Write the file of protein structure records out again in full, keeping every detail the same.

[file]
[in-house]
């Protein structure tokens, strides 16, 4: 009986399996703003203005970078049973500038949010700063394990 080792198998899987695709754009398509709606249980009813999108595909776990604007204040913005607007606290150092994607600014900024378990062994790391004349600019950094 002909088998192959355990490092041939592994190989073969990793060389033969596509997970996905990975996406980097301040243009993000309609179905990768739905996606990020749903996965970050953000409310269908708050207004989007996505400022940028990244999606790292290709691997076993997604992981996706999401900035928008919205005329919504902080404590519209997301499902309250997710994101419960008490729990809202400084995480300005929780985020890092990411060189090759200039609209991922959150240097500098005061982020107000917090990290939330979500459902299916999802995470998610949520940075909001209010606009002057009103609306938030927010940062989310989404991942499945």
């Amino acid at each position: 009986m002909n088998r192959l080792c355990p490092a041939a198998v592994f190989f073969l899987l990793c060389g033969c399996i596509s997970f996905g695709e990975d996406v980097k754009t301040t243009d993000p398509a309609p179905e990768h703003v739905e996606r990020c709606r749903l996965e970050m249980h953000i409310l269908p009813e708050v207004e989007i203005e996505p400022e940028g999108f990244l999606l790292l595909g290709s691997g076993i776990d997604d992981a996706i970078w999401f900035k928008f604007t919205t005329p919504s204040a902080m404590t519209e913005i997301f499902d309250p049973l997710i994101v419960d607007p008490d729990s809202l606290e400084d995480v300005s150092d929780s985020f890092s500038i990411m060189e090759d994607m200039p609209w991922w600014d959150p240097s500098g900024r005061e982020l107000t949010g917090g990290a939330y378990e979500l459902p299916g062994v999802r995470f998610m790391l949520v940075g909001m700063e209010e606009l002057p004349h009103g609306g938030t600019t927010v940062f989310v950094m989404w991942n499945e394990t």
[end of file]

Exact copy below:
[in-house]
């Protein structure tokens, strides 16, 4: 009986399996703003203005970078049973500038949010700063394990 080792198998899987695709754009398509709606249980009813999108595909776990604007204040913005607007606290150092994607600014900024378990062994790391004349600019950094 002909088998192959355990490092041939592994190989073969990793060389033969596509997970996905990975996406980097301040243009993000309609179905990768739905996606990020749903996965970050953000409310269908708050207004989007996505400022940028990244999606790292290709691997076993997604992981996706999401900035928008919205005329919504902080404590519209997301499902309250997710994101419960008490729990809202400084995480300005929780985020890092990411060189090759200039609209991922959150240097500098005061982020107000917090990290939330979500459902299916999802995470998610949520940075909001209010606009002057009103609306938030927010940062989310989404991942499945």
């Amino acid at each position: 009986m002909n088998r192959l080792c355990p490092a041939a198998v592994f190989f073969l899987l990793c060389g033969c399996i596509s997970f996905g695709e990975d996406v980097k754009t301040t243009d993000p398509a309609p179905e990768h703003v739905e996606r990020c709606r749903l996965e970050m249980h953000i409310l269908p009813e708050v207004e989007i203005e996505p400022e940028g999108f990244l999606l790292l595909g290709s691997g076993i776990d997604d992981a996706i970078w999401f900035k928008f604007t919205t005329p919504s204040a902080m404590t519209e913005i997301f499902d309250p049973l997710i994101v419960d607007p008490d729990s809202l606290e400084d995480v300005s150092d929780s985020f890092s500038i990411m060189e090759d994607m200039p609209w991922w600014d959150p240097s500098g900024r005061e982020l107000t949010g917090g990290a939330y378990e979500l459902p299916g062994v999802r995470f998610m790391l949520v940075g909001m700063e209010e606009l002057p004349h009103g609306g938030t600019t927010v940062f989310v950094m989404w991942n499945e394990t």